Friday, April 13, 2012
Relive Love Lies Bleeding Online
If you had trouble getting tickets to Alberta Ballet’s popular Love Lies Bleeding, an homage to the life and often hard times of singer-songwriter Elton John, take heart.
Because on Monday, every seat in the house is yours.
And everything is up close and in depth.
That’s the intention of Moze Mossanen, director of the performance film of the smash 2009 Alberta Ballet production of the same name. Mossanen filmed over five days last October at the Banff Centre’s Eric Harvie Theatre.
Produced by Calgary-based White Iron Inc., Mossanen’s one-hour adaptation of the Jean Grand-Maitre ballet airs for the first time on Monday on CBC Television.
“I really wanted the film to be its own thing, a complete entity,” Mossanen says.
Arguably the most popular among the trio of ballets Grand-Maitre created based on songs of pop superstars (Joni Mitchell and Sarah McLachlan are the others), Love Lies Bleeding bowled over critics and audiences alike in Calgary, Edmonton, Vancouver and Toronto.
There’s a Love Lies Bleeding gig at Ottawa’s National Arts Centre in 2013 and a performance in Les Grandes Ballet du Montreal’s next season, plus a tour on the U.S. West Coast.
More than anything else the company has done, the show has put Alberta Ballet on the international map.
So how different is the film from what thousands of ballet and music lovers saw onstage?
The Toronto-based filmmaker recalls that the major change to Grand-Maitre’s conception of Love Lies Bleeding lay in turning the central Elton Fan figure of the ballet into more of an “avatar for Elton himself,” through cutting to images that show what’s going on in the legendary performer’s head, what he’s thinking — something that could never be shown on the theatre stage, Mossanen points out.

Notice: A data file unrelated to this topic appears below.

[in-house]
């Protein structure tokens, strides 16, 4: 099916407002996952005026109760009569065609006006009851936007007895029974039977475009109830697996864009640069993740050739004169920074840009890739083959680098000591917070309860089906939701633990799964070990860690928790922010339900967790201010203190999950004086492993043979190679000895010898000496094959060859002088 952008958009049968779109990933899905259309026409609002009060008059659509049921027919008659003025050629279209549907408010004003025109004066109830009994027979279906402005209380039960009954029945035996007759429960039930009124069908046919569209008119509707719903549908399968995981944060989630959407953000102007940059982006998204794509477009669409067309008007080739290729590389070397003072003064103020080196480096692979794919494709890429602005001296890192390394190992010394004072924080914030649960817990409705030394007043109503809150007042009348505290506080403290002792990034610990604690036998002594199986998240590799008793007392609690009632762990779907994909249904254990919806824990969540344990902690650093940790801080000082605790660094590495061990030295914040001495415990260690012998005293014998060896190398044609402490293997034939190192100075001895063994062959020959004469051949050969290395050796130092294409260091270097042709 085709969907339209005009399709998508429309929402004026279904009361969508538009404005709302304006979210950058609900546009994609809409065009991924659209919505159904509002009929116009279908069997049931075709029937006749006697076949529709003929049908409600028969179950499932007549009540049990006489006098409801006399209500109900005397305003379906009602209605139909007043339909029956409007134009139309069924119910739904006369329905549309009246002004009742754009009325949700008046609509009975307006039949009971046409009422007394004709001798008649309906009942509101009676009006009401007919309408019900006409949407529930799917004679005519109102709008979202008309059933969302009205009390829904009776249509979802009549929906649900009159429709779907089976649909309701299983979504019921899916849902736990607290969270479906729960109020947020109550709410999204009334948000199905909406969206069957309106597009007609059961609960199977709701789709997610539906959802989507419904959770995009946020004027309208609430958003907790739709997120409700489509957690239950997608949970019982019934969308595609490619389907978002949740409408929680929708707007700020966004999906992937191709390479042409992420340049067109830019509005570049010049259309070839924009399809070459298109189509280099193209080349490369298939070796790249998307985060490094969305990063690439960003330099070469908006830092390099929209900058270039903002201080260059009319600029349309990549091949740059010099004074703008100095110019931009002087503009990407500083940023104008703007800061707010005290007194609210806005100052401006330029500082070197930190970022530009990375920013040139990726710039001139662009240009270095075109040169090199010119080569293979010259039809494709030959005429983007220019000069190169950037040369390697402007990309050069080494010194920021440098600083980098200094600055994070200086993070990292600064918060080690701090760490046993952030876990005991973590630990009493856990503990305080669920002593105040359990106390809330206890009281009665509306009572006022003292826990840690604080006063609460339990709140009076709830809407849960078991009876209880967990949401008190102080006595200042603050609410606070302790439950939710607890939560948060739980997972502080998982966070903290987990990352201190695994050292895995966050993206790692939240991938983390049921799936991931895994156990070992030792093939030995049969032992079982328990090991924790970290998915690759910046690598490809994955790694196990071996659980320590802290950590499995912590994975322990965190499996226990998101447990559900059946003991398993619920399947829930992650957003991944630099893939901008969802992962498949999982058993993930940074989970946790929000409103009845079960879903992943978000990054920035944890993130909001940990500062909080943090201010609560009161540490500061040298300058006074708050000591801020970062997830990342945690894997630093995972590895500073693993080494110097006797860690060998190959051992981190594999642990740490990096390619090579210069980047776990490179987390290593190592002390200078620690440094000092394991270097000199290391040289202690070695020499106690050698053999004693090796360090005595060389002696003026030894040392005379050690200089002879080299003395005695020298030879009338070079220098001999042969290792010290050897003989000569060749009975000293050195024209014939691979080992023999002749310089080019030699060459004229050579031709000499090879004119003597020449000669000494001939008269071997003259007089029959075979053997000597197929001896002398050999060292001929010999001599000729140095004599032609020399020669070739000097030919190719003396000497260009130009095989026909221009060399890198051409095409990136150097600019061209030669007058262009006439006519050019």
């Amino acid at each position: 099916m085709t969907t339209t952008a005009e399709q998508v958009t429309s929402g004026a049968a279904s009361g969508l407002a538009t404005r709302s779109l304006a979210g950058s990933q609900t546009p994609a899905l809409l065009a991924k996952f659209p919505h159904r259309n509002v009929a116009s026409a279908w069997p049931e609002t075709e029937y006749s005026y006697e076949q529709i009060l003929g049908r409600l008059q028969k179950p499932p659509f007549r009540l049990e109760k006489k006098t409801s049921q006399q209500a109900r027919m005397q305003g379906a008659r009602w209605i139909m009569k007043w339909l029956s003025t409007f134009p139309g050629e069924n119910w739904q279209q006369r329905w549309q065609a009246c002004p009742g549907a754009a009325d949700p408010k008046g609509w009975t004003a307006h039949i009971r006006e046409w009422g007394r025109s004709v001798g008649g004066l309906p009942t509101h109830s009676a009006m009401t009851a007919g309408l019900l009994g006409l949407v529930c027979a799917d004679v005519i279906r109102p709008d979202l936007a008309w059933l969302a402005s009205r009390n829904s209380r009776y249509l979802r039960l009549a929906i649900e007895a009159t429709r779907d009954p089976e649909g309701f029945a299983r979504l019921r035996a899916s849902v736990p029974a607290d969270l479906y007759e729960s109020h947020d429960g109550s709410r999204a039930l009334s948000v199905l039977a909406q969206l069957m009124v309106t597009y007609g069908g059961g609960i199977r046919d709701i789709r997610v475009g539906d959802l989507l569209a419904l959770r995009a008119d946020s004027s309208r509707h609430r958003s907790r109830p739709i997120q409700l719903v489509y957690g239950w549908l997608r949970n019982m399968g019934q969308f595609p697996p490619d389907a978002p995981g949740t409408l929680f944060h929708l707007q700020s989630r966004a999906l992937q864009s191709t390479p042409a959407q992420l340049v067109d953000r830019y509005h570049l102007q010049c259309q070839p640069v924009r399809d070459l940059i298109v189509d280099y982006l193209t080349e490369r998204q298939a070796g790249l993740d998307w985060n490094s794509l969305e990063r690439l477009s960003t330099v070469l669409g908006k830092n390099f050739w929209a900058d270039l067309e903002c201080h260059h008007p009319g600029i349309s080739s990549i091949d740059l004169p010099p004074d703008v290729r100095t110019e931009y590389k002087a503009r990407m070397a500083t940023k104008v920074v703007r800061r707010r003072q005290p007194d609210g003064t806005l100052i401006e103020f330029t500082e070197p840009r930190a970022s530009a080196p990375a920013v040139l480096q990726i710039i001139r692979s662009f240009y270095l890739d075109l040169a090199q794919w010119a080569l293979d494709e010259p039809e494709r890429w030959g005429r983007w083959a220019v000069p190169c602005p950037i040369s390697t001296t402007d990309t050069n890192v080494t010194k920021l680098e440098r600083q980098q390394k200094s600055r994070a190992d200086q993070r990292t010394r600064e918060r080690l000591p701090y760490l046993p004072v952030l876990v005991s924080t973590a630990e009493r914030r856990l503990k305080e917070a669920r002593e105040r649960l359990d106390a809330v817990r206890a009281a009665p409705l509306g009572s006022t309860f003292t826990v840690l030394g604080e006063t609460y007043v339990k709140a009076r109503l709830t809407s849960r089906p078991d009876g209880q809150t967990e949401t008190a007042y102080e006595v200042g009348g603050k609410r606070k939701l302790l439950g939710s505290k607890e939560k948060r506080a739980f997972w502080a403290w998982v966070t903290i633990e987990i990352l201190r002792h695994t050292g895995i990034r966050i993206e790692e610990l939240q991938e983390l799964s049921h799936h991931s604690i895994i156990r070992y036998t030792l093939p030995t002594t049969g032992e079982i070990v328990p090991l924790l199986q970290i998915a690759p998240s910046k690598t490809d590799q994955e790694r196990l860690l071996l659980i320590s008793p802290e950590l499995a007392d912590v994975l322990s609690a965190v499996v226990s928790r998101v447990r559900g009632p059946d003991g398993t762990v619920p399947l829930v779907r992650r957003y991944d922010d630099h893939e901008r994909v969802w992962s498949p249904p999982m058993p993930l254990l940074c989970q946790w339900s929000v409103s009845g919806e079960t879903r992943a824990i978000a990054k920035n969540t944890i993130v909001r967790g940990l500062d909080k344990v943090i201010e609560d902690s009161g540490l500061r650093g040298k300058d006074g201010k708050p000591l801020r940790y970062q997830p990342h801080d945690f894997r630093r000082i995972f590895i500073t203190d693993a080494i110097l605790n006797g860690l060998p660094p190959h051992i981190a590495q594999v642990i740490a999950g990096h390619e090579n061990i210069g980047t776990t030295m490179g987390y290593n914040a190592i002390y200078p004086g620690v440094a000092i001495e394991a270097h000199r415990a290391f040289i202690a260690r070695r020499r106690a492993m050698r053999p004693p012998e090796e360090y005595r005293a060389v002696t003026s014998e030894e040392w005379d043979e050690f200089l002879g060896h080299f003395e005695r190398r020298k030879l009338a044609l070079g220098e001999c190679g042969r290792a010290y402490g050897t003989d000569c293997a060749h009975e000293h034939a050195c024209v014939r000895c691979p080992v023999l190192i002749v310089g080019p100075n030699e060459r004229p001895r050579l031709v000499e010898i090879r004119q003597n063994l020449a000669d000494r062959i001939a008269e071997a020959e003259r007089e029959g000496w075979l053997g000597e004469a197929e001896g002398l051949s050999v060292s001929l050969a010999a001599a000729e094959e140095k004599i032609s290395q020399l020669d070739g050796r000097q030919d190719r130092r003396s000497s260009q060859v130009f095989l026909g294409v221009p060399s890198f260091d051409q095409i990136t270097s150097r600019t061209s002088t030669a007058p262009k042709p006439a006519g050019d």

“We made him a much bigger part of the film, so people get a sense of ‘Oh, this guy’s imagining himself to be Elton’ — and this whole thing is weaving in and out of his imagination,” says Mossanen, a freelance producer/writer with 20 years’ experience of directing for television, primarily in the area of converting stage work to story film for the small screen.
The rejigging of the character into someone substantial enough for television more than offsets the necessity of doing away with some of the songs in the 105-minute live Love Lies Bleeding to fit the 60-minute made-for-TV format.
Deciding which songs would go and which would stay was difficult, Mossanen says.
He points out that the broadcaster’s initial idea was to get rid of the some of the lesser-known songs.
“But I thought those, such as The Bridge and Sixty Years On, were some of the most brilliant pieces,” the director says. “They almost sounded to me like brand new Elton John songs because we haven’t heard them that much before.
“So for me, it was really important to keep them. But at the same time, I thought the content of those pieces was really important.”
In the end, “They made their case and I made a counter-case — and I think we found a happy medium.”
For Alberta Ballet principal dancer Yukichi Hattori, who alternated in the Elton Fan role with Kelley McKinlay in live runs of the show, and plays the part in the TV adaptation, the enhancement and reimagining of his role means close-ups, definitely not something he has to worry about in cavernous venues like Calgary’s Jubilee Auditorium.
“The cameras get much closer than you would ever be (seen) onstage, so my facial expressions definitely had to change toward a more subtle feel,” Hattori says. “No theatre acting, so to speak.”
To suit a cinematic world where dissolves and fades are part of the everyday currency, there were inevitable tweaks to Grand-Maitre’s choreographic scheme of things — all made with Grand-Maitre’s blessing and active participation, according to Mossanen.
The filmmaker arrived at his multiple camera setup — tracking cameras and cameras on cranes — from repeatedly watching archival video footage of the ballet as recorded by a single camera at the back of the Jube during the show’s premiere run. From start to finish — preparation, shooting, and feature-style final edit — the film has taken almost two years to complete.
Hattori is excited for what the film will bring to the world of dance.
“It’s definitely the way of the next generation of dance experience, (because) there’s so much more you can do.
“I can’t wait for the reaction”
- Calgary Herald
Behind the scenes video clips and show footage can be viewed at CBC.ca